The crisis in Europe is a favourite subject in media commentaries, and it is true there is no shortage of difficulties. These are manifested in a widespread defiance that features in public opinions expressed about the European construction. The results of a number of political elections in member states, including some founding members, seem to confirm this. The reality of Brexit, and the uncertainties surrounding its implementation, reinforce the feeling of malaise.
A number of politicians add to this in an atmosphere of demagoguery, accusing “Brussels” for its internal faults, forgetting the actual decision-making processes that are far more democratic than they dare to express. The campaign that is about to be launched in connection with the European Parliament elections in spring 2019 will be hard pressed to escape these national visions, where voters’ choices are made on the basis of other issues.
Europe still has to face up to economic problems: even if the situation has substantially improved, unemployment is far too high globally, the contrasts between the member states are glaring, and debts are frequently too threatening.
Similarly, the question of refugees and migrants refuses to go away, and can only be properly addressed in an atmosphere of solidarity and responsibility. In the face of these challenges, Europe remains the essential reference point for our democracies, offering the prospect of a better life for all.
This is not a matter of dogma but a will to implement the project at the heart of the vision of the founding fathers, which has enabled us to enter an era of long-term peace as we emerged from the tragic years of the Second World War, and then to welcome on board the countries of the centre and east of the continent as they left Communism behind.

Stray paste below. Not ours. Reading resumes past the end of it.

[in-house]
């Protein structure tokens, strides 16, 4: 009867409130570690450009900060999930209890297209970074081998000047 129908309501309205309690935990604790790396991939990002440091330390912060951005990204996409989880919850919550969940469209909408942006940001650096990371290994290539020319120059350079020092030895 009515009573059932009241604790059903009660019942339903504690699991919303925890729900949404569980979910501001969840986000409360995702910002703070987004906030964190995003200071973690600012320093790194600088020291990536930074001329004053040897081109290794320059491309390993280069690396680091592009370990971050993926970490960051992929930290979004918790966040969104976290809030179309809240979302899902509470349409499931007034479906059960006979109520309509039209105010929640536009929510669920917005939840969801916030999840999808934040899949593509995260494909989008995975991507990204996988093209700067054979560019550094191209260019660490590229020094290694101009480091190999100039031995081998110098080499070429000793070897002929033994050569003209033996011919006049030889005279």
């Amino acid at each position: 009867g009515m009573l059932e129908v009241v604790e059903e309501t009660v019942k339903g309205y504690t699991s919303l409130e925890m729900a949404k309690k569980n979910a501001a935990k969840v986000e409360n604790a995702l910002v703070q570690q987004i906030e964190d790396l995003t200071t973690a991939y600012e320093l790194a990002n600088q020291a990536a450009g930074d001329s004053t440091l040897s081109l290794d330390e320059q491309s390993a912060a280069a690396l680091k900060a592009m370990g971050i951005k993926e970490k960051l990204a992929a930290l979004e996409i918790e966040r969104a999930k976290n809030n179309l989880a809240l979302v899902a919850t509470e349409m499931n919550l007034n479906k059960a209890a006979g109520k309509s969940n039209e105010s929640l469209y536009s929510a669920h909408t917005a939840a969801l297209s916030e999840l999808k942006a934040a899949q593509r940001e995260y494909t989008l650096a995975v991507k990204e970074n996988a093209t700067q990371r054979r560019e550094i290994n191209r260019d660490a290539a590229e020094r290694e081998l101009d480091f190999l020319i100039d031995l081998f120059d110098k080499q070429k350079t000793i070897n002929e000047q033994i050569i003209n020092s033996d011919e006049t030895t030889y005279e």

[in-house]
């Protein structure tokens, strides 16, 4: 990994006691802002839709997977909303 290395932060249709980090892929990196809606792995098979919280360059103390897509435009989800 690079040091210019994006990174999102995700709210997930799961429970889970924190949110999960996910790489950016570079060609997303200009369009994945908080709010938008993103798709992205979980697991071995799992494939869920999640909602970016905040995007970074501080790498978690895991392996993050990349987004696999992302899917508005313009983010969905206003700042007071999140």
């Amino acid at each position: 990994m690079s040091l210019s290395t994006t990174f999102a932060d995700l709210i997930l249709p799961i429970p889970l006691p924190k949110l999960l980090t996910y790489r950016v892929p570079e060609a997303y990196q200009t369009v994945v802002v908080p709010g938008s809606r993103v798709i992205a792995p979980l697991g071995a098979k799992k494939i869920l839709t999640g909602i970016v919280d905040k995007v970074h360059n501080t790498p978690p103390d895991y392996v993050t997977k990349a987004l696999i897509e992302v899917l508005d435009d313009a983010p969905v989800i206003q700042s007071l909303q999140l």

It is clear that, beyond the different approaches, the different economies and political systems among the countries that make up the Union, or between the parties that represent their people, what is important today is without doubt to rediscover a soul, a sense of what we are trying to live by in this European construction, which may often mean hard work and, for us Christians, something we must engage in with generosity and realism.
Like an echo, Pope Francis reminded participants at the “(Re)thinking Europe” symposium, held in Rome in October 2017, of the specific responsibility of Christians when “the face of Europe is increasingly distinguished by a plurality of cultures and religions”. “The first and perhaps the greatest contribution that Christians can make to today’s Europe is to remind her that she is not a mass of statistics or institutions, but is made up of people (…) To acknowledge that others are persons means to value what unites us to them. To be a person connects us with others; it makes us a community (…). The European Union will remain faithful to its commitment to peace only to the extent that it does not lose hope and can renew itself in order to respond to the needs and expectations of its citizens”.
Such is the task that awaits us. Such is the extent of the obligations that open up before us.
(Mgr Antoine Hérouard, Auxiliary Bishop of Lille, President of the COMECE Commission on Social Affairs)